Climate Change Adaptation by the Georgina Island First Nation

The First Nations of Georgina Island, located on Lake Simcoe in southern Ontario, embarked on a 3-year a project from 2012-2015 in order to address current and future climate change impacts to their community including changes in ice quality, animal populations and threats to water quality. Changes in ice quality may hamper accessibility to the island during the winter season should the ice become too thin to safely travel across by certain modes. Changes in fish and bird populations may affect local fishing as well as ecosystem function. Lastly, reduced water quality due to extreme precipitation events may have an impact on the health of the residents. In light of these challenges the project guided the development of climate change adaptation and implementation plans. These plans were partially informed by vulnerability and risk assessments which the community had undergone at the onset of the project as well as by the continuous collection of Traditional Ecological Knowledge (TEK), community knowledge, and western scientific knowledge. Knowledge was collected in a variety of ways including through community engagement meetings and distributed surveys. Future efforts related to climate change on Georgina Island consist of the formation of a sub-watershed plan which would encompass the entirety of the First Nations of Georgina Island territory (including adjacent islands and mainland connections) as well as the implementation of identified actions.

Understanding and Assessing Impacts

The 3-year project deployed a project team consisting of members of the Chippewas of Georgina Island First Nation and the Ontario Centre for Climate Impacts and Adaptation Resources (OCCIAR), which included members of various provincial ministries. The project team along with the community first compiled western information related to area specific climate change trends as well as Traditional Ecological Knowledge (TEK) and community knowledge. With this information the project utilized risk and vulnerability assessments to systematically understand the challenges facing the Georgina Island community. This information helped to highlight current effects on the community such as unsafe ice conditions, unpredictable fish populations, and reductions in water quality. The assessments showed that factors such as increasing wind speeds and changing seasonal patterns exacerbate concerns over future water quality and winter access to the island.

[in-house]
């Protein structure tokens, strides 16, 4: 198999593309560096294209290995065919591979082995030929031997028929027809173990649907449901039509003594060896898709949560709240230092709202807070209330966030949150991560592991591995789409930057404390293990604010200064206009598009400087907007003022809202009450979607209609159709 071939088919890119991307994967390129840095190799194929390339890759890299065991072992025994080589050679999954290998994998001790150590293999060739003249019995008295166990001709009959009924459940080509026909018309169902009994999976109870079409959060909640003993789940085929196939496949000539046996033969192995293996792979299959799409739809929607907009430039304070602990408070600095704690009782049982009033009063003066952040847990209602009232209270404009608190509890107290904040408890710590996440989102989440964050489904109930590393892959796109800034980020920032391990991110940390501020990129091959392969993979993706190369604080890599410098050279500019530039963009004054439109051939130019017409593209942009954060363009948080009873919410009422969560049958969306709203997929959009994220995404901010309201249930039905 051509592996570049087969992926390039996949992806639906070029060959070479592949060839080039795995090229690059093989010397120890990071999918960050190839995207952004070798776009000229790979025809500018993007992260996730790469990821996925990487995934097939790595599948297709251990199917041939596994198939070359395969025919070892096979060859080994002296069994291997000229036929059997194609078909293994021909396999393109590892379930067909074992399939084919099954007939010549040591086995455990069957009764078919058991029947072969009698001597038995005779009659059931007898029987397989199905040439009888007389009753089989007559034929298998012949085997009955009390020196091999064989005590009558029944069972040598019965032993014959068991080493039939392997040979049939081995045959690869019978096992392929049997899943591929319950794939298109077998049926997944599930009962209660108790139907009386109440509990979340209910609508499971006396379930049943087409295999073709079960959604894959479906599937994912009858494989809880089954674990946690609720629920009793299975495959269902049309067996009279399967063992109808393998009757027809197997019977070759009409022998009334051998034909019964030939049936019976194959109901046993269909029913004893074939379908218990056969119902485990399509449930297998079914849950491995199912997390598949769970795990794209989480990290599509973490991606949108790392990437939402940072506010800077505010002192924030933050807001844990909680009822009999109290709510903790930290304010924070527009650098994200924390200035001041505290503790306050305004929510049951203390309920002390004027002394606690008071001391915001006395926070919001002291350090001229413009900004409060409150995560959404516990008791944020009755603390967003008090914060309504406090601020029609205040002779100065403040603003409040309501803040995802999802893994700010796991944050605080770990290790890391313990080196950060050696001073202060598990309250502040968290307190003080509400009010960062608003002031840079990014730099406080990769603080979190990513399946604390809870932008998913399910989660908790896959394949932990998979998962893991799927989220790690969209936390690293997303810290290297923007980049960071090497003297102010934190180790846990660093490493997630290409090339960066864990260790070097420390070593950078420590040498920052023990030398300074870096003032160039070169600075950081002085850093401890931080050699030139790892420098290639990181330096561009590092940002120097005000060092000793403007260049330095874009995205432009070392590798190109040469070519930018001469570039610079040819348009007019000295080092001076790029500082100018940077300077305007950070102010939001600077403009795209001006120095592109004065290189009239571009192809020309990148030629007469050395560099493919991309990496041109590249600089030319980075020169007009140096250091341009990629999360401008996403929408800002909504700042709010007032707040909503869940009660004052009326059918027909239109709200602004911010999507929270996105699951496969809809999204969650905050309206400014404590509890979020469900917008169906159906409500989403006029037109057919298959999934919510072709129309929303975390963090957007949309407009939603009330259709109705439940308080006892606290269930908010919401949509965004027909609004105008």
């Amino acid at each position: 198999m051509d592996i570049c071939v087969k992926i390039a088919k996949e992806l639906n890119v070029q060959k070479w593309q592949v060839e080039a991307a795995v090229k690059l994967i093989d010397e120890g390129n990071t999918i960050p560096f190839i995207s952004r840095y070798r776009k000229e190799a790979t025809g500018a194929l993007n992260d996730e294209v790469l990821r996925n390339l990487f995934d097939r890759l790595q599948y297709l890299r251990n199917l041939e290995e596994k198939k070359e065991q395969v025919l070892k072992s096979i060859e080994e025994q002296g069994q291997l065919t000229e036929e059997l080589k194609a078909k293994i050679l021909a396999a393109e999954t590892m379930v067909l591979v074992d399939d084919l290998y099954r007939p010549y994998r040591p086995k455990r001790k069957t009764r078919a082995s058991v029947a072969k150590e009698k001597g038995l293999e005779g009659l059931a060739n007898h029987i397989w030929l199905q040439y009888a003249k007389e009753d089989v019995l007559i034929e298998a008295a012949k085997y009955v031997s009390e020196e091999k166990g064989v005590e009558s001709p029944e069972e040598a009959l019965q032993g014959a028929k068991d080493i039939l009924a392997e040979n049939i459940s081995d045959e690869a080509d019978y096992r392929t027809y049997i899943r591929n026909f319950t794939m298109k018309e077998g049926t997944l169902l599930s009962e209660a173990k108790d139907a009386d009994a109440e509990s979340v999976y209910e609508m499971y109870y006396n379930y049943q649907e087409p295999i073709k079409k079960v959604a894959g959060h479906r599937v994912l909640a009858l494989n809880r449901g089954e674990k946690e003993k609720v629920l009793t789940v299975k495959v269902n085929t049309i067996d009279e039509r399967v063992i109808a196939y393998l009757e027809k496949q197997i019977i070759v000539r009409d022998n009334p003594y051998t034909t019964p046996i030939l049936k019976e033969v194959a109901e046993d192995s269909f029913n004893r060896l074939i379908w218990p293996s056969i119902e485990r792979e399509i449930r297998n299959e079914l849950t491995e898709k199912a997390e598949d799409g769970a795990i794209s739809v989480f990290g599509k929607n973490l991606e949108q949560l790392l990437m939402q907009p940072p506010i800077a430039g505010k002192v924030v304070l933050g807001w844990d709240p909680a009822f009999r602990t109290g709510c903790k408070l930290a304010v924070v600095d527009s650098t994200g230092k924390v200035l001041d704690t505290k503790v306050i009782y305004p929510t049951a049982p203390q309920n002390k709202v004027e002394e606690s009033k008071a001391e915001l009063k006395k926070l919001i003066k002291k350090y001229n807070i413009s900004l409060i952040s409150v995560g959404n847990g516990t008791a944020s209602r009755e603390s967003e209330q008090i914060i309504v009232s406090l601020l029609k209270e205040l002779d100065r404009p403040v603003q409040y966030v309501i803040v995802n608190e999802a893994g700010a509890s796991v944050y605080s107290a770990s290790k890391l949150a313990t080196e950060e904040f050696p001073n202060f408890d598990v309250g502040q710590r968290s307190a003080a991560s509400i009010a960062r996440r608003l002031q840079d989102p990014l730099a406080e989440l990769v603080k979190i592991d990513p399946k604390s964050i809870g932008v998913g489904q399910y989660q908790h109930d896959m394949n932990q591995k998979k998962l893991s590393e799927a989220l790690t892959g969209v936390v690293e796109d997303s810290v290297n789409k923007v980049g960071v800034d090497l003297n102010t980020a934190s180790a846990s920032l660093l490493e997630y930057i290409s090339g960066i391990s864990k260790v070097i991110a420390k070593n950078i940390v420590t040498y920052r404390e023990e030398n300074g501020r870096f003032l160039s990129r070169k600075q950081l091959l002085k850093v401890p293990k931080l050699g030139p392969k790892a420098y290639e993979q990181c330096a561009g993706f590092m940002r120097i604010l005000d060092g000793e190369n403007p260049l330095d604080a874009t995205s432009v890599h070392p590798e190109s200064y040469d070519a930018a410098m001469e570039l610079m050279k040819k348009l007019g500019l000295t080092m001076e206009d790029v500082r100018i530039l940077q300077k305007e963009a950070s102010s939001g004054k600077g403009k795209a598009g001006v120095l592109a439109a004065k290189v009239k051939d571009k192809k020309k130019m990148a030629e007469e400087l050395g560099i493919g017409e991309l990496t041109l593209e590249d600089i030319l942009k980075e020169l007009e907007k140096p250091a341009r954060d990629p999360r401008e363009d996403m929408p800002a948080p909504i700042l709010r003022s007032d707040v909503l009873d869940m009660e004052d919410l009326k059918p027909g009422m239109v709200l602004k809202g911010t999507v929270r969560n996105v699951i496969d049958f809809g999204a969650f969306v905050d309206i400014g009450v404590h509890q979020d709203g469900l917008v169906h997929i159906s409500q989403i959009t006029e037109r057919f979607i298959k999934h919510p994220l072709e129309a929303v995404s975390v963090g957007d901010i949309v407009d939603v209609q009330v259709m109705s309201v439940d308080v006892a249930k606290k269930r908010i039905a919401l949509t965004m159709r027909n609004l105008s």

Identifying Actions

The case study relied on the formal climate change adaptation and vulnerability framework provided by the OCCIAR. In year two of the project (2013-2014) the framework was followed closely to identify actions needed. In following the framework data was first gathered from a variety of sources including through a survey on TEK as well as through the utilization of western science along with general community outreach. Second, current vulnerabilities were determined by assessing the communities past and present climate change coping mechanisms as well as through the interpretation of TEK survey data. This data was then compared with western science to provide a multi-faceted understanding. Tools such as impact trees were employed to organize and visualize the information. Third, the greatest vulnerabilities were prioritized using a risk evaluation matrix. This prioritization of future impacts will ultimately enable the community to identify appropriate actions in order to respond. This process was partly enabled by support from Aboriginal Affairs and Northern Development Canada. While this ministry has been dissolved, it has been replaced by Crown-Indigenous Relations and Northern Affairs Canada (CIRNAC).

Outcomes and Monitoring Progress

To date the planning process has enabled the identification of the most pressing climate change impacts on the Chippewas of Georgina Island community. The systematic identification of vulnerabilities and impacts has relied heavily on community input through scheduled meetings and distributed surveys. Such reliance has helped to increase agency among community members and enriched understandings of the real threats posed by climate change. Ultimately the identification of vulnerabilities and future impacts will enable the community to develop actions to address them.

Next Steps

Moving forward the Chippewas of Georgina Island First Nation may continue to implement their adaptation plan as well as to create an accompanying implementation plan. Beyond this, the community will look to incorporate adaptation planning and climate change into existing policy and community plans such as the sub-watershed plan, where appropriate. Lastly, the community intends to continue community engagement and outreach following these steps. The community recognizes the importance of revisiting plans periodically for relevance, robustness and changing context and has flagged the need to incorporate provisions related to updating and revision into the aforementioned plans. While the project had formally ended in 2015, available information does not speak to the progress made on these next steps.